The "key" references probably have to do with chroma key channels/masks which have to do with compositing. You'd run news anchors filmed against greenscreens through that and swap it out with a weather or sports background. Among other things.

....rather than keyframes as Dave suggested.


Yes, the "key" signal is used to "switch" between the background video and the "overlay" (typically text, etc.)  Or, in the case of "chroma key" (where the weather reporter stands before a green-painted wall) the "key" signal is used to switch between the foreground (reporter) and the background (plain green wall which is replaced with weather graphics from a computer).

To the graphics people, the "key" is refered to as the "alpha channel" or "transparency key".  In the UK, chroma-key is called "CSO" (Color Separation Overlay)

The key signal can be binary (which would create a "hard-switch" between the video signals such as a reporter against a green-screen).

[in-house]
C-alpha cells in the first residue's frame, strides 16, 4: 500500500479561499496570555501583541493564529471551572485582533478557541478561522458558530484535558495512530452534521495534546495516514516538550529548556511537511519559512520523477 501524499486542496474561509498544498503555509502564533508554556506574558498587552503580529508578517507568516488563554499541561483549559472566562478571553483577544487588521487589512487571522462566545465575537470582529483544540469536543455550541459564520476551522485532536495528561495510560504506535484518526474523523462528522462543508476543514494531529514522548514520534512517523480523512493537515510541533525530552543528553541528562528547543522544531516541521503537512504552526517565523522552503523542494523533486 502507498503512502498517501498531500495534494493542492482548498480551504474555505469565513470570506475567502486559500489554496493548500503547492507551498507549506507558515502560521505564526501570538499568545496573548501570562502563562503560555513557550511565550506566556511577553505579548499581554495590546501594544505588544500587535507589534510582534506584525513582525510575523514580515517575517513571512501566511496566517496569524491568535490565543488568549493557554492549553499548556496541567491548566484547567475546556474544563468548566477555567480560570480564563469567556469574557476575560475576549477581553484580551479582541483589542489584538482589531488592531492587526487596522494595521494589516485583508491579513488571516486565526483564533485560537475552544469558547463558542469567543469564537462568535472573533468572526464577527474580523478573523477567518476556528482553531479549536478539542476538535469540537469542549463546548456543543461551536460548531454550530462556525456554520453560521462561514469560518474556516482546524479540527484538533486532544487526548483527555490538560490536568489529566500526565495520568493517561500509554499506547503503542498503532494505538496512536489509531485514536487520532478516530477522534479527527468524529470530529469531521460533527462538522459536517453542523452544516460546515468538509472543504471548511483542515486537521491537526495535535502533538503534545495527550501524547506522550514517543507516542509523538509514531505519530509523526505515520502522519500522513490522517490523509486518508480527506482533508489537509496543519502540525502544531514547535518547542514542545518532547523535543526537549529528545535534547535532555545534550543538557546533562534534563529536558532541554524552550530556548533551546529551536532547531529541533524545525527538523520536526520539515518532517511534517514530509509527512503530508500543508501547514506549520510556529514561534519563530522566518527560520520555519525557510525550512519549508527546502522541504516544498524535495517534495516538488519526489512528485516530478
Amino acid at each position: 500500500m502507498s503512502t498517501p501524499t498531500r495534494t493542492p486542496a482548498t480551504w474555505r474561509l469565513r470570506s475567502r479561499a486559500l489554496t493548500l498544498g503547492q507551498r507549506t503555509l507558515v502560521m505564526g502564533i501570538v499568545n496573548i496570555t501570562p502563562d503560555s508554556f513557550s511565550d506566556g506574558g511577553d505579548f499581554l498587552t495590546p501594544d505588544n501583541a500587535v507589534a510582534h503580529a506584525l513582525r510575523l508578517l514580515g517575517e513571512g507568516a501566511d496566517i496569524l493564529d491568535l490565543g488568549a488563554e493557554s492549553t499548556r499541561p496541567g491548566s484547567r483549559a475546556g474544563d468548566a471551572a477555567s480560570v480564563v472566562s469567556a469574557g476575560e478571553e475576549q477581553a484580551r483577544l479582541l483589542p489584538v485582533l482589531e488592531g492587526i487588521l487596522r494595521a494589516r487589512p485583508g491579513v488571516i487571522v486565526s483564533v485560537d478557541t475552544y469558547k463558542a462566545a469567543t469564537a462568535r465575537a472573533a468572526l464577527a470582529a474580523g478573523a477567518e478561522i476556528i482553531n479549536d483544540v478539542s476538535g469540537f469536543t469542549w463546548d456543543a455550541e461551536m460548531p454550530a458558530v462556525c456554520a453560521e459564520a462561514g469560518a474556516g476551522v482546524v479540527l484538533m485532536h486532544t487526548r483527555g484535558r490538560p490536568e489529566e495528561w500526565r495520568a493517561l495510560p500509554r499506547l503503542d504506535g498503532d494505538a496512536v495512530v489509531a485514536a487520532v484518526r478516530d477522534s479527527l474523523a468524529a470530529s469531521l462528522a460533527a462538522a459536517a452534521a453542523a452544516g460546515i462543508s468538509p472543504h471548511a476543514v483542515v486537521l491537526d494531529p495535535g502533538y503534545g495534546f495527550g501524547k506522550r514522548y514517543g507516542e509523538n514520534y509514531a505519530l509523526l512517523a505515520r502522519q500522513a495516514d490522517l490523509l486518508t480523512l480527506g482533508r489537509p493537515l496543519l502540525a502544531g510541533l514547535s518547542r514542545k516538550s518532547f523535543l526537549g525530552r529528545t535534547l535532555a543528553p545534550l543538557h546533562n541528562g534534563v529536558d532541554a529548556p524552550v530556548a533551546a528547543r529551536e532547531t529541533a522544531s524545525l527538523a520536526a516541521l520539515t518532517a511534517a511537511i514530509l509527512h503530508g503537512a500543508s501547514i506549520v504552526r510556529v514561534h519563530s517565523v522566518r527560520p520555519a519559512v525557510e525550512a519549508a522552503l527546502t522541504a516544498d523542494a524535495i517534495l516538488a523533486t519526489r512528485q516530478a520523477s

Or it can be linear/analog, where you see semi-transparent backgrounds behind fancy "lower-1/3rd" titles.

Just returned last week from the NAB convention in Las Vegas. The largest collection of TV/cine production gear on the planet.
Many vendors were demonstrating 2nd and 3rd generation green-screen "chroma-key" systems where multiple sensors in the lighting grid tracked the exact location and orientation of the cameras, and various prop proxy gadgets to allow downstream computers to "key in" all kinds of synthetically-generated backgrounds, etc.  Even to the point of stopping a football(soccer) game in mid-play and the commentator moving between the players to describe key plays.

And American football viewers are used to seeing all sorts of graphics "projected" (keyed) onto the green sod of the playing field.  How convenient that grass turned out to be "chroma-key green"!   ;D
« Last Edit: April 13, 2014, 07:33:11 pm by Richard Crowley »
 

Offline Richard Crowley

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Re: EEVblog #598 - Sony DME7000 Video Multi Effects Processor
« Reply #31 on: April 13, 2014, 07:32:25 pm »

I'm sure one of the (few) community TV stations in Australia would love this unit, if only it had the console unit.
Haven't all TV production switched over to HD digital (16x9) by now in Australia?